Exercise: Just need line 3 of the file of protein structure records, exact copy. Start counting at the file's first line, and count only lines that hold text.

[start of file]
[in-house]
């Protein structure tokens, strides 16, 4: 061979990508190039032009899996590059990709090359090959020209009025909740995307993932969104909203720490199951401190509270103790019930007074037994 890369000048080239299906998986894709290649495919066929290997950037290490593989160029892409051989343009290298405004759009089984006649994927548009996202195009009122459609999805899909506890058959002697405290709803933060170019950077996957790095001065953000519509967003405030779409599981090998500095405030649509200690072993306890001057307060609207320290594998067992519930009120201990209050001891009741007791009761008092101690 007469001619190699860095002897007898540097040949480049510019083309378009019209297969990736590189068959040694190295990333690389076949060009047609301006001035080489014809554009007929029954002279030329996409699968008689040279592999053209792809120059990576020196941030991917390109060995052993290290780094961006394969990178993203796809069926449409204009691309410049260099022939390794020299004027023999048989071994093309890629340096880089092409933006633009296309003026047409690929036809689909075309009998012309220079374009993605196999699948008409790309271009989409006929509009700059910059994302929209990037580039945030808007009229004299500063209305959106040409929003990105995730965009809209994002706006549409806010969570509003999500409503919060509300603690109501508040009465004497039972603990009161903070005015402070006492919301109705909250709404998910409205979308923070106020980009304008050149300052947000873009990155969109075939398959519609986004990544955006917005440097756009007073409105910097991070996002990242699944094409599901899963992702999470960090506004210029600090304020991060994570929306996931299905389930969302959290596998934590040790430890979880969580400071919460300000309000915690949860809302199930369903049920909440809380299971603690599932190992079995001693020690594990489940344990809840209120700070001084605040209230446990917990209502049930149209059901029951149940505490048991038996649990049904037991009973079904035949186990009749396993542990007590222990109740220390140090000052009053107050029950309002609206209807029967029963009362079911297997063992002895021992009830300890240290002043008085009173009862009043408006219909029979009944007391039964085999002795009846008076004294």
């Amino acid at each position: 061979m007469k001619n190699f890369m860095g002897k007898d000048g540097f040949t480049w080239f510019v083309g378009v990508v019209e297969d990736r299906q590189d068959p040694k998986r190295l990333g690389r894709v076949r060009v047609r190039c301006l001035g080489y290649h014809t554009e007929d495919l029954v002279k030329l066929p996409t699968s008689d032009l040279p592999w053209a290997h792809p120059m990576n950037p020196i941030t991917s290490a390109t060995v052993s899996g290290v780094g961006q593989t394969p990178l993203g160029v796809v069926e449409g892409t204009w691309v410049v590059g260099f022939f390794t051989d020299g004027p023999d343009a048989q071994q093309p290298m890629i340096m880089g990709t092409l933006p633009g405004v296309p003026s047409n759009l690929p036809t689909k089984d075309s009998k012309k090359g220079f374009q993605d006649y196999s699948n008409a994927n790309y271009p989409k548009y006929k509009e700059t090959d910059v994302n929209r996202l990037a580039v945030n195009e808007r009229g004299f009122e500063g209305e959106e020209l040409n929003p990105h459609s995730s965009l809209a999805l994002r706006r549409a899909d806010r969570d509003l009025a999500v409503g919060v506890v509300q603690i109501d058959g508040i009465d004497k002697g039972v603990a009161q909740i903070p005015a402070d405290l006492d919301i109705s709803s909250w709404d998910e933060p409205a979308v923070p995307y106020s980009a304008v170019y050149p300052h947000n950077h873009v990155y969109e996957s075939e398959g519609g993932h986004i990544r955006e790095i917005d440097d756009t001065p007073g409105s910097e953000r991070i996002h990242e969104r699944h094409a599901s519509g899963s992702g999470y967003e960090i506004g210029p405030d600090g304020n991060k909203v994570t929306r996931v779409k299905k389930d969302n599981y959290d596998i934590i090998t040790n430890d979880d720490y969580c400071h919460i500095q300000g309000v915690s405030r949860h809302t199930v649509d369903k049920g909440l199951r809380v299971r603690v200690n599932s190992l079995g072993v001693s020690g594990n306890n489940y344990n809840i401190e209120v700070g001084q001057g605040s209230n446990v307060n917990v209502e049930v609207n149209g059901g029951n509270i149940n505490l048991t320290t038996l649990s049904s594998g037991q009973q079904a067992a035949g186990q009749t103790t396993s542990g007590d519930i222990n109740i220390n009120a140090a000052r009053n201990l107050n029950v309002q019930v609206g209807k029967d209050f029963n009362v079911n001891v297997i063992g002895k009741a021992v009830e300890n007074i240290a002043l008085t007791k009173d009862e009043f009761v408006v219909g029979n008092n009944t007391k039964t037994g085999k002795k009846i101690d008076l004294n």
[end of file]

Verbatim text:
């Amino acid at each position: 061979m007469k001619n190699f890369m860095g002897k007898d000048g540097f040949t480049w080239f510019v083309g378009v990508v019209e297969d990736r299906q590189d068959p040694k998986r190295l990333g690389r894709v076949r060009v047609r190039c301006l001035g080489y290649h014809t554009e007929d495919l029954v002279k030329l066929p996409t699968s008689d032009l040279p592999w053209a290997h792809p120059m990576n950037p020196i941030t991917s290490a390109t060995v052993s899996g290290v780094g961006q593989t394969p990178l993203g160029v796809v069926e449409g892409t204009w691309v410049v590059g260099f022939f390794t051989d020299g004027p023999d343009a048989q071994q093309p290298m890629i340096m880089g990709t092409l933006p633009g405004v296309p003026s047409n759009l690929p036809t689909k089984d075309s009998k012309k090359g220079f374009q993605d006649y196999s699948n008409a994927n790309y271009p989409k548009y006929k509009e700059t090959d910059v994302n929209r996202l990037a580039v945030n195009e808007r009229g004299f009122e500063g209305e959106e020209l040409n929003p990105h459609s995730s965009l809209a999805l994002r706006r549409a899909d806010r969570d509003l009025a999500v409503g919060v506890v509300q603690i109501d058959g508040i009465d004497k002697g039972v603990a009161q909740i903070p005015a402070d405290l006492d919301i109705s709803s909250w709404d998910e933060p409205a979308v923070p995307y106020s980009a304008v170019y050149p300052h947000n950077h873009v990155y969109e996957s075939e398959g519609g993932h986004i990544r955006e790095i917005d440097d756009t001065p007073g409105s910097e953000r991070i996002h990242e969104r699944h094409a599901s519509g899963s992702g999470y967003e960090i506004g210029p405030d600090g304020n991060k909203v994570t929306r996931v779409k299905k389930d969302n599981y959290d596998i934590i090998t040790n430890d979880d720490y969580c400071h919460i500095q300000g309000v915690s405030r949860h809302t199930v649509d369903k049920g909440l199951r809380v299971r603690v200690n599932s190992l079995g072993v001693s020690g594990n306890n489940y344990n809840i401190e209120v700070g001084q001057g605040s209230n446990v307060n917990v209502e049930v609207n149209g059901g029951n509270i149940n505490l048991t320290t038996l649990s049904s594998g037991q009973q079904a067992a035949g186990q009749t103790t396993s542990g007590d519930i222990n109740i220390n009120a140090a000052r009053n201990l107050n029950v309002q019930v609206g209807k029967d209050f029963n009362v079911n001891v297997i063992g002895k009741a021992v009830e300890n007074i240290a002043l008085t007791k009173d009862e009043f009761v408006v219909g029979n008092n009944t007391k039964t037994g085999k002795k009846i101690d008076l004294n």